In January1989, Rabbi Besser was in Washington as Agudah’s representative at the inauguration of the first President Bush. As he sat on the dais reserved for dignitaries, quietly studying his small volume of Talmud, he was approached by two cardinals from the U.S. Conference of Catholic Bishops who greeted him cordially.
When he returned their blessings, the cardinals asked if they might ask the rabbi a question. He quickly turned his eyes heavenward. “Please, Lord, help me with this one,” Rabbi Besser implored the Master of the Universe.
“What is that you are studying, rabbi?” the cardinals asked.
“The Talmud,” he replied.
“We thought so. Tell us, it is said that the Talmud contains everything in the human experience, is that so?”
Again, a quickly uttered plea for divine intervention. “Yes, that’s so,” said the rabbi.
“If so, does the Talmud discuss today’s inauguration?” they queried, with a note of triumph.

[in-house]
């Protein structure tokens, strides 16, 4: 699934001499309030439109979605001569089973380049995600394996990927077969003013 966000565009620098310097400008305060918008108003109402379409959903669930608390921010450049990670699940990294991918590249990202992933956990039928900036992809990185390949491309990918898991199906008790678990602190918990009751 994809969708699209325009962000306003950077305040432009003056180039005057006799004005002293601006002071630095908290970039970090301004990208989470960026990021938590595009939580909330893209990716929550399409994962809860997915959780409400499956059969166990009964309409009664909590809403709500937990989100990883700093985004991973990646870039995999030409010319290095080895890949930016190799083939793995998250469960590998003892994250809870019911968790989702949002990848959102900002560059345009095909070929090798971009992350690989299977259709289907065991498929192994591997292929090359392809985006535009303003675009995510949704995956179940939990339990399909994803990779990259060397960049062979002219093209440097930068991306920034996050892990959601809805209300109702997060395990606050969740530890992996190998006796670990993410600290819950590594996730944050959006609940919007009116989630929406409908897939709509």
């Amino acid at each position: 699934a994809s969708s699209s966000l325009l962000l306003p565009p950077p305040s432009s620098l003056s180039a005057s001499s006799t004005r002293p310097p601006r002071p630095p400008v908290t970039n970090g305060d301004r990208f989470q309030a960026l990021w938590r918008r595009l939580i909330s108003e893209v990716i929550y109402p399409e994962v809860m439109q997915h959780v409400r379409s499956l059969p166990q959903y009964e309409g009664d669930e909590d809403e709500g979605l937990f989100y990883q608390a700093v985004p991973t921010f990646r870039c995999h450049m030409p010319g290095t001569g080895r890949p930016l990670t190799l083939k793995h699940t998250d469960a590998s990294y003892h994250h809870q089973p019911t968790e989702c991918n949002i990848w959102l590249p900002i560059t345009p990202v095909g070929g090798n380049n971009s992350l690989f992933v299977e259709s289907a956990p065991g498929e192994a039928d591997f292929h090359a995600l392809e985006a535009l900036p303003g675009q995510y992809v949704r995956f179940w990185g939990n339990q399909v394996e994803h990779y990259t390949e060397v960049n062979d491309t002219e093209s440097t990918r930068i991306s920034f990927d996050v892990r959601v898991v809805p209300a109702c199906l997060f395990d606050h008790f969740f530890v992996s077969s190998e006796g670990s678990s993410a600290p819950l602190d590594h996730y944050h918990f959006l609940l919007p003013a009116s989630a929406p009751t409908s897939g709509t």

Rabbi Besser’s prayers were answered. “Well, I am in the midst of studying the tractate Rosh Hashanah right now,” he said. “It discusses four beginnings of the year – and one of those is Tu B’Shevat, the new year for trees. So you see, your eminences, if the Jewish people observe a holiday for trees, surely that includes Bushes, too!”
Rabbi Chaskel Besser – mentor, role model, teacher, unparalleled storyteller, friend – passed away a few days short of his 87th birthday. I miss him dearly, and I think I always will.
About the Author:Rabbi Yossel Kanofsky is the spiritual leader of Kehillat Shaarei Torah in Toronto.
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Anyone – Jew or non-Jew, religious or secular, chassidic or yeshivish, man or woman – who encountered or exchanged words with Rabbi Chaskel Besser came away with a smile, feeling a little more pleasantly disposed about the topic at hand or the world at large.